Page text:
- 1 cup (236.5 grams) salt
- ⅓ cup (71 grams) sugar
- 8 ounces (227 grams) emmer wheat (farro)
- 1 lemon
- 1 bunch parsley
- Fresh cherry tomatoes
- Sherry vinegar
- 8 fiddlehead ferns
- 6 ounces (170 grams) fresh cheese (burrata)
- Dandelion greens
- Red ribbon sorrel
- Wild wood sorrel
For the smoked trout
Combine one cup salt (236.5 grams) and one-third cup (71 grams) sugar and sprinkle evenly over the small filleted fish. Refrigerate for eight hours to cure. Remove from fridge and rinse under cold water. Refrigerate the fish overnight, uncovered. In the morning, light the charcoal grill (preferably using applewood and charcoal). Once the coals are hot, push them to one side of the grill. Place a tray with ice next to the coals. Put the grill grate on top of the charcoal and the tray of ice. Set the trout on a metal baking pan directly above the tray of ice and “smoke” the trout for ten minutes.
For the farro
Put the farro in a pot and fill with cold, salted water until the farro is submerged. Bring to a boil and simmer. Cook for fifteen minutes until the farro is tender. Strain. Season generously with lemon juice, sherry vinegar, salt, and pepper. Add sliced tomatoes, sliced chives, and parsley.
For the fiddlehead ferns
Remove the top portion of the stems and blanch in a large pot of salted, boiling water for a eight to ten minutes, until tender. Place in a small ice bath to stop the cooking process.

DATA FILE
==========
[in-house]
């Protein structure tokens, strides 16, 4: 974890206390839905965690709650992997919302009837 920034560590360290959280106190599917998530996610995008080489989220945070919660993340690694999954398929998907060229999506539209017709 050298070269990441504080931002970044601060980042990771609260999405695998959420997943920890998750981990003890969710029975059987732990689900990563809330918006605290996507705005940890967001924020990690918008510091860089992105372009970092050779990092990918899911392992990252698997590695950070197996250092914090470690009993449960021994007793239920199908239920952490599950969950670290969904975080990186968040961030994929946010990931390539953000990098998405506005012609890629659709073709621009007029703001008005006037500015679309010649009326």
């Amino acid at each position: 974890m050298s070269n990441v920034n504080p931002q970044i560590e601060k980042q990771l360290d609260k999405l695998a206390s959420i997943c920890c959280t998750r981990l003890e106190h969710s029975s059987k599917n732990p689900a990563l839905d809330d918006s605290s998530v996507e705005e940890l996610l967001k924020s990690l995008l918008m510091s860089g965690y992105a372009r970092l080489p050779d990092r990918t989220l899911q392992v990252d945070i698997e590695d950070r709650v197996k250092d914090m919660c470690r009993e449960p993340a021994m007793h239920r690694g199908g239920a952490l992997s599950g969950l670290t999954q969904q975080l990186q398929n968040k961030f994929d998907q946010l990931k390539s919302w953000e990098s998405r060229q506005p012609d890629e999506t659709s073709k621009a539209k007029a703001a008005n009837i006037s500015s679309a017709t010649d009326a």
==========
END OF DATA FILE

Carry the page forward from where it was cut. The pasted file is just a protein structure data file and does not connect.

Spoon the nished farro onto the plate.
Add the smoked trout on top.
Garnish by adding the fresh farm cheese, seasoned fiddlehead ferns, dandelion greens, chickweed, sorrels, and yarrow.
Drizzle with Extra Virgin Olive Oil.
Alpine Modern Chef Colin Kirby on fiddlehead ferns:
The ingredients featured in these pages make all the difference. Wild, fresh, and foraged flavors have become a staple in the culinary world, and this dish reflects that point. A main component to the smoked trout dish is the fiddlehead fern. The ferns have a great woodsy, almost bitter flavor reminiscent of where they came from: the forest floor. Their texture is superb, providing an added bite to the creaminess of the trout and fresh cheese. Technically, they are the furled fronds of ferns. They are incredibly healthful as well, high in fatty acids. Fiddlehead ferns can also be pickled and eaten anytime.